ODBC is a component of Microsoft's Windows Open Services Architecture (WOSA). Applications can call a generic API, which is routed to the appropriate database-specific driver.
Database vendors are currently adopting ODBC as the native CLI for their database engines. ODBC drivers are currently being included in most commercial database packages. An ODBC driver manager is included in current releases of Sun's Solaris OS. ODBC is quickly becoming the standard. ODBC does not replace DBI, however. Currently, DBI's DBM modules provide access to the differing proprietary APIs implemented by the different database vendors. The DBI module itself provides a Perl5 object oriented interface to the database through the DBM modules. A Perl interface is still necessary to the ODBC API. Tim Bruce, the author of DBI, is currently rewriting DBI to fully support ODBC. The new DBI will include a new low-level ODBC API interface, along with high-level methods similar to the current DBI interface. The latest information on the development of DBI can be found at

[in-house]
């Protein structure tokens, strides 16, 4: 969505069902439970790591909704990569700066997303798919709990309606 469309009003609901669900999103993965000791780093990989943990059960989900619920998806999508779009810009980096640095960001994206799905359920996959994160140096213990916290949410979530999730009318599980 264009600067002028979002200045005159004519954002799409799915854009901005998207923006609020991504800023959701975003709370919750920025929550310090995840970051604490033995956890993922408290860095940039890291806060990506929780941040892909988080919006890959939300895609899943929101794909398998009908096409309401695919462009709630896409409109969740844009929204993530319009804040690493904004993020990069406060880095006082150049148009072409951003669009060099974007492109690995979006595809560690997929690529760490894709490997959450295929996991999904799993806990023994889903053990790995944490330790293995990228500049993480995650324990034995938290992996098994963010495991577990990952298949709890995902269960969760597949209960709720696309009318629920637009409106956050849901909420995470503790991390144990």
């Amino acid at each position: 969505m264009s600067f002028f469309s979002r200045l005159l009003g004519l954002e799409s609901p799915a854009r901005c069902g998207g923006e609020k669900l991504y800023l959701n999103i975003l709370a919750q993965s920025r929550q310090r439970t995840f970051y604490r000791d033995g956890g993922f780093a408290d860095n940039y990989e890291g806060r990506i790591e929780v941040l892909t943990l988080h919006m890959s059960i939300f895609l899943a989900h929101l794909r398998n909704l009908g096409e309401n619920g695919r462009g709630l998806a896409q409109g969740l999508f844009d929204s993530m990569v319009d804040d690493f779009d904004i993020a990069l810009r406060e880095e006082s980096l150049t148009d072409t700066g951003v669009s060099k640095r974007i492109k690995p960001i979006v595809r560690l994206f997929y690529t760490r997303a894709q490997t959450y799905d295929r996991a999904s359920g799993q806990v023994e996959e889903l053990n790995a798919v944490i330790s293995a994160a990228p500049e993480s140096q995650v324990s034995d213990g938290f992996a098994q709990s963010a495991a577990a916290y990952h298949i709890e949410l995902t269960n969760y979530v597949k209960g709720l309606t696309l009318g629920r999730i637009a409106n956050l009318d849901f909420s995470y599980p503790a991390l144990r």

There is currently a Perl5 ODBC module for the 32-bit Windows architectures, including Windows 95 and Windows NT for Intel and DEC Alpha. The module is currently being ported to Macintosh and various flavors of UNIX and should be available on these platforms by the time you read this. The module is called Win32::ODBC and is being written by Dave Roth. Dave's Win32 ODBC.pm module is based on the original ODBC.PM code written by Dan DeMaggio.
Win32::ODBC may be obtained from the following URL:
Currently, in order to use this module, you must be running on some 32-bit Windows architecture such as NT 3.51, 4.0, or Windows 95. You must install version 3.0 or greater of Microsoft's ODBC interface drivers and have Win32 Perl installed and working. The latest version of the ODBC drivers can be obtained directly from Microsoft at the following URL:
Win32::ODBC is currently not compatible with the DBI interface specification. From a Perl interface perspective, the syntax of its interface is different, but the idea is the same: You interface the database through the Win32::ODBC module from your Perl code. I will not go into great detail about the Win32::ODBC module, as it is currently available only on the Windows platform. Questions about the module are addressed on a FAQ located at the following URL: